Facebook faces more criticism for its decision to categorise the promotion of news articles as political content, with global publishers now urging Chief Executive Officer Mark Zuckerberg to change its policy.
Seven trade groups representing media publishers and broadcast organisations in more than 120 countries including the New York Times, BBC.com and 21st Century Fox, sent a letter Monday to Zuckerberg. They're criticising the social media giant's decision to place ads publishers buy to boost exposure to their political articles in a public database alongside the ad information of political candidates.
"We see your policy as another step toward furthering a false and dangerous narrative that blurs the lines between real reporting from the professional media and propaganda," the letter said. "Marketing our products, or subscriptions to our products, is not separate from our journalism or from press freedom."
Under the new rules, any ads promoting political content - even news articles on politics and elections - will be placed in an archive that includes the identities of who's paying for the ads and the demographics of who's seen the ads for up to seven years. The archive began in the US, but Facebook has said it plans to expand the approach globally.
"Facebook must recognise the value of journalism created by independent news media companies and respect the critical role journalism plays in supporting societies across the world," World Association of Newspapers and News Publishers president Michael Golden said in a statement.
A Facebook representative didn't immediately respond to a request for comment.
The Menlo Park, California-based company first alerted publishers to the new rules last month following months of criticism over Russian operatives' use of the site to influence the 2016 presidential election. Within hours of a Bloomberg News report on the initiative and the criticism from news organizations, Facebook said it would work with publishers to come up with a policy that distinguishes journalism from political advocacy.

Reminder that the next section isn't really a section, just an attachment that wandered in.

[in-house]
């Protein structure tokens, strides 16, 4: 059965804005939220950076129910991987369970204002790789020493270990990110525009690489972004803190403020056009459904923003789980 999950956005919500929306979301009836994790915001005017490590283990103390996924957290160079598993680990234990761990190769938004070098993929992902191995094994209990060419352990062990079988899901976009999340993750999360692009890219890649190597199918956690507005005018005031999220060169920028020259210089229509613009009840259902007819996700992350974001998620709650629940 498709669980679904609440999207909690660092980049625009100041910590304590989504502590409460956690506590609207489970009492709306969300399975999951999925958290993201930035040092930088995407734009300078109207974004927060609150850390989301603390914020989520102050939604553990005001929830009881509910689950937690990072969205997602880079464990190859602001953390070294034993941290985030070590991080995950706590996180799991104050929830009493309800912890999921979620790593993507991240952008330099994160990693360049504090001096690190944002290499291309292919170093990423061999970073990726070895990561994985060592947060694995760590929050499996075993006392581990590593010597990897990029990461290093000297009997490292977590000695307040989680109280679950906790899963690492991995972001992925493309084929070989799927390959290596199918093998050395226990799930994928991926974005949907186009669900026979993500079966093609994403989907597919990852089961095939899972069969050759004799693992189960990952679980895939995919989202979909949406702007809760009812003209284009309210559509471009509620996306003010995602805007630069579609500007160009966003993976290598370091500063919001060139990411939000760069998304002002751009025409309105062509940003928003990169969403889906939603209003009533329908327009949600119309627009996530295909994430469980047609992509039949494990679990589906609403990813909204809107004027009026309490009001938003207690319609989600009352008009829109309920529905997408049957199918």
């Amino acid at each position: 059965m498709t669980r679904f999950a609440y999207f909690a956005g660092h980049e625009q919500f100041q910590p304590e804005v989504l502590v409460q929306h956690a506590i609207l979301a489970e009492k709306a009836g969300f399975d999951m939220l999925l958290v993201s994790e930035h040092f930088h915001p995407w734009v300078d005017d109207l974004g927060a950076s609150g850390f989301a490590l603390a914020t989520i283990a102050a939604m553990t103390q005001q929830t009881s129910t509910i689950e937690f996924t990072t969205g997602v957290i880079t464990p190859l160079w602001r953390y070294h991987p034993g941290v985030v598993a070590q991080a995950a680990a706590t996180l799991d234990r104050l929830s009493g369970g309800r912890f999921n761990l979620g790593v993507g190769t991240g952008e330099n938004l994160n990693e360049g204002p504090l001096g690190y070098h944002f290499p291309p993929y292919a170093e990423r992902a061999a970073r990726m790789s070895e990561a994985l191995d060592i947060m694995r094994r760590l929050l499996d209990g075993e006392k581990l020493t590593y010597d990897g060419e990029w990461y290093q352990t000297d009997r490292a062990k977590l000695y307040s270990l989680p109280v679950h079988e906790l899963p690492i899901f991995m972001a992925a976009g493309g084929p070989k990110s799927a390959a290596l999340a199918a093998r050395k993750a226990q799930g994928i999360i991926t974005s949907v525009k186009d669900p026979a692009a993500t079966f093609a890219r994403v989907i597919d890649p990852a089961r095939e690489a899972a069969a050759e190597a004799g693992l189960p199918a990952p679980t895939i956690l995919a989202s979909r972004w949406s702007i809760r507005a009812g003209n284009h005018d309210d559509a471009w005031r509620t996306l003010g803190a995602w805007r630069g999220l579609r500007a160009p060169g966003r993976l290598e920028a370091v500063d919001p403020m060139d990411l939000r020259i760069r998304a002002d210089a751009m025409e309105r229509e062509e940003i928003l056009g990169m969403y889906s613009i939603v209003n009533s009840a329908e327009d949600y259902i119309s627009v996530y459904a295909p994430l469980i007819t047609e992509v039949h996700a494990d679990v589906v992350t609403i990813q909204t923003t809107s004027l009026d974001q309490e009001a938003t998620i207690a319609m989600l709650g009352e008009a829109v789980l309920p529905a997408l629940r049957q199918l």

News Media Alliance Chief Executive Officer David Chavern, one of the loudest critics of the new policy, offered last month an alternative plan that would exempt a "white list" of mainstream news organisations from the new requirement.
Chavern's group organized the coalition that sent the letter Monday, which includes Digital Content Next, American Society of News Editors, European Publishers Council, MPA - The Association of Magazine Media, News Media Alliance, Society of Professional Journalists and The World Association of Newspapers and News Publishers. Bloomberg News is a member of Digital Content Next.
In an email obtained by Bloomberg News, Campbell Brown, Facebook's head of news partnerships, responded by saying the company would "take your suggestions to heart" but said the company planned to negotiate with publishers directly.
Separately, the issue of political ads on social media has caught the attention of Congress. Democratic Sens. Mark Warner of Virginia and Amy Klobuchar of Minnesota introduced the Honest Ads Act, which would subject online political ads to similar disclosure rules that now govern advertising content in other media such as TV and radio. The measure has the support of Facebook and Twitter.
The Federal Election Commission is also considering new regulations that would require disclaimers identifying the sponsors of online, mobile and other forms of digital ads, offering alternative rules.
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